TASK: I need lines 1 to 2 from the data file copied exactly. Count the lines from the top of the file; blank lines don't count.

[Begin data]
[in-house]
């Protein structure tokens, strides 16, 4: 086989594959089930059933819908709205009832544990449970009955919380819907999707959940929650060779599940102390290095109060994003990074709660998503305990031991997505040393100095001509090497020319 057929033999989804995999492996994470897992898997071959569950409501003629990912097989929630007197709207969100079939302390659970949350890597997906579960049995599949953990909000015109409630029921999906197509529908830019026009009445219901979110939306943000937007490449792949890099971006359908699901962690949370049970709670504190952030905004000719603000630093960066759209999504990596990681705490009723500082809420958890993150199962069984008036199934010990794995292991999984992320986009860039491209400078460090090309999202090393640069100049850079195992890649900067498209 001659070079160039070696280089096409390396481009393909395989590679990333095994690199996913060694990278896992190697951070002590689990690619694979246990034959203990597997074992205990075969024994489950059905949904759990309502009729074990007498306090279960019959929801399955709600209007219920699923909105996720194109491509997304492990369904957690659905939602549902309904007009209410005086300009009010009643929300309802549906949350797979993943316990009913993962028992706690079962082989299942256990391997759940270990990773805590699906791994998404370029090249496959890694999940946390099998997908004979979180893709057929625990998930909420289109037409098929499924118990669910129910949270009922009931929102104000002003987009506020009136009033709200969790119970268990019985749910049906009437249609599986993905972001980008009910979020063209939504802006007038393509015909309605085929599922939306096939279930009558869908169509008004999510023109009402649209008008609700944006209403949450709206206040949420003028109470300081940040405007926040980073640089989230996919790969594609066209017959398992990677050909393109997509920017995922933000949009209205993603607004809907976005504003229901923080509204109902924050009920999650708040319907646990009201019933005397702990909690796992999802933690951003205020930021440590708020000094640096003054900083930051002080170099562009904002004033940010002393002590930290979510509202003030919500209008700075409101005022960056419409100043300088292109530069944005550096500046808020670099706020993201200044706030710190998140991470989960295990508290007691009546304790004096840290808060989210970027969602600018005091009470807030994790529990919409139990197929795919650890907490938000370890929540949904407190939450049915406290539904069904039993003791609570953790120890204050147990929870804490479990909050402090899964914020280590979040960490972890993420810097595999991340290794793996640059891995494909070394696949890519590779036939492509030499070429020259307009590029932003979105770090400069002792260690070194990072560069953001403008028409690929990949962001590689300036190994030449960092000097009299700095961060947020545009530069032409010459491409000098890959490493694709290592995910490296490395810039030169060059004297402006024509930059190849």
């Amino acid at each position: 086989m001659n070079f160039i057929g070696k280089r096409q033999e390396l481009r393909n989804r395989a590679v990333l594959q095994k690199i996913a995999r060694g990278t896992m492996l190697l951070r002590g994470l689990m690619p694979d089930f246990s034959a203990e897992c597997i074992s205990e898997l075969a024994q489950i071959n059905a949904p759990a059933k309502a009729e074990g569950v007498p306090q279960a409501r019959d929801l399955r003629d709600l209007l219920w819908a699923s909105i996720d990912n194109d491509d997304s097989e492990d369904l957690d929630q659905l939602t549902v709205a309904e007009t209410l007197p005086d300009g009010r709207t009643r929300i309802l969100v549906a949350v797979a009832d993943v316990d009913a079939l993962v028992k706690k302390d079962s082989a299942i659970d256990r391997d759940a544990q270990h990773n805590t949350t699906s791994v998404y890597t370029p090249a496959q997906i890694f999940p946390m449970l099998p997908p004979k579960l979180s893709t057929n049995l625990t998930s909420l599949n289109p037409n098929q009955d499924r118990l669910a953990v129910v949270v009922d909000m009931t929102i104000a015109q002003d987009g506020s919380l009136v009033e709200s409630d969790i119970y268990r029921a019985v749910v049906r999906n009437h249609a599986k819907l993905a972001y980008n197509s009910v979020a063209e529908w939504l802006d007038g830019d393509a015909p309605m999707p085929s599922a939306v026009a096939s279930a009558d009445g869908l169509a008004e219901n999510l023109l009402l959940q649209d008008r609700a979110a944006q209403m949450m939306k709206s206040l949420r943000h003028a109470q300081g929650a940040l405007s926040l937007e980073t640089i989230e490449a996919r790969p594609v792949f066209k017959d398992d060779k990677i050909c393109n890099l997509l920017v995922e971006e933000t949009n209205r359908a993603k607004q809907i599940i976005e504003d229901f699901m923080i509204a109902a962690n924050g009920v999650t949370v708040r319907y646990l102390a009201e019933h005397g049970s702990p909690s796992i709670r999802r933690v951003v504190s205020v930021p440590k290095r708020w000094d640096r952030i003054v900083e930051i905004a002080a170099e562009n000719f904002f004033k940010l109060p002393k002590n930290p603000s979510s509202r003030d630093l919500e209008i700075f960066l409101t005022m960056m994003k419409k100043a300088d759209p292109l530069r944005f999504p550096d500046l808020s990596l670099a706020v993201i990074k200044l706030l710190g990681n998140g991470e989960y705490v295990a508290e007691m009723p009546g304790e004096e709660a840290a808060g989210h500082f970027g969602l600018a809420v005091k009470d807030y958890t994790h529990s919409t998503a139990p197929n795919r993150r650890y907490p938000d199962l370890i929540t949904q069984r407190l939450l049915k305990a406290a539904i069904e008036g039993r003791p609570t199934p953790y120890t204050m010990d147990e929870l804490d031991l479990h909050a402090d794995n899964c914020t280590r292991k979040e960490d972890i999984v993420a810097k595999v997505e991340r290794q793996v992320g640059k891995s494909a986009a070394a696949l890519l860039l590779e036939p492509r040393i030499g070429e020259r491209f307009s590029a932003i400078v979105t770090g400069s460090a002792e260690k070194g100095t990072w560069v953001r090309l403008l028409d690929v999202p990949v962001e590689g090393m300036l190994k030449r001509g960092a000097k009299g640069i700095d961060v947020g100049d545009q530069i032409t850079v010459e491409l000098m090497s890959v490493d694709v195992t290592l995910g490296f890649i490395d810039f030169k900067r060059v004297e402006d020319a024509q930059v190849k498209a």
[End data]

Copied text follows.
[in-house]
């Protein structure tokens, strides 16, 4: 086989594959089930059933819908709205009832544990449970009955919380819907999707959940929650060779599940102390290095109060994003990074709660998503305990031991997505040393100095001509090497020319 057929033999989804995999492996994470897992898997071959569950409501003629990912097989929630007197709207969100079939302390659970949350890597997906579960049995599949953990909000015109409630029921999906197509529908830019026009009445219901979110939306943000937007490449792949890099971006359908699901962690949370049970709670504190952030905004000719603000630093960066759209999504990596990681705490009723500082809420958890993150199962069984008036199934010990794995292991999984992320986009860039491209400078460090090309999202090393640069100049850079195992890649900067498209 001659070079160039070696280089096409390396481009393909395989590679990333095994690199996913060694990278896992190697951070002590689990690619694979246990034959203990597997074992205990075969024994489950059905949904759990309502009729074990007498306090279960019959929801399955709600209007219920699923909105996720194109491509997304492990369904957690659905939602549902309904007009209410005086300009009010009643929300309802549906949350797979993943316990009913993962028992706690079962082989299942256990391997759940270990990773805590699906791994998404370029090249496959890694999940946390099998997908004979979180893709057929625990998930909420289109037409098929499924118990669910129910949270009922009931929102104000002003987009506020009136009033709200969790119970268990019985749910049906009437249609599986993905972001980008009910979020063209939504802006007038393509015909309605085929599922939306096939279930009558869908169509008004999510023109009402649209008008609700944006209403949450709206206040949420003028109470300081940040405007926040980073640089989230996919790969594609066209017959398992990677050909393109997509920017995922933000949009209205993603607004809907976005504003229901923080509204109902924050009920999650708040319907646990009201019933005397702990909690796992999802933690951003205020930021440590708020000094640096003054900083930051002080170099562009904002004033940010002393002590930290979510509202003030919500209008700075409101005022960056419409100043300088292109530069944005550096500046808020670099706020993201200044706030710190998140991470989960295990508290007691009546304790004096840290808060989210970027969602600018005091009470807030994790529990919409139990197929795919650890907490938000370890929540949904407190939450049915406290539904069904039993003791609570953790120890204050147990929870804490479990909050402090899964914020280590979040960490972890993420810097595999991340290794793996640059891995494909070394696949890519590779036939492509030499070429020259307009590029932003979105770090400069002792260690070194990072560069953001403008028409690929990949962001590689300036190994030449960092000097009299700095961060947020545009530069032409010459491409000098890959490493694709290592995910490296490395810039030169060059004297402006024509930059190849």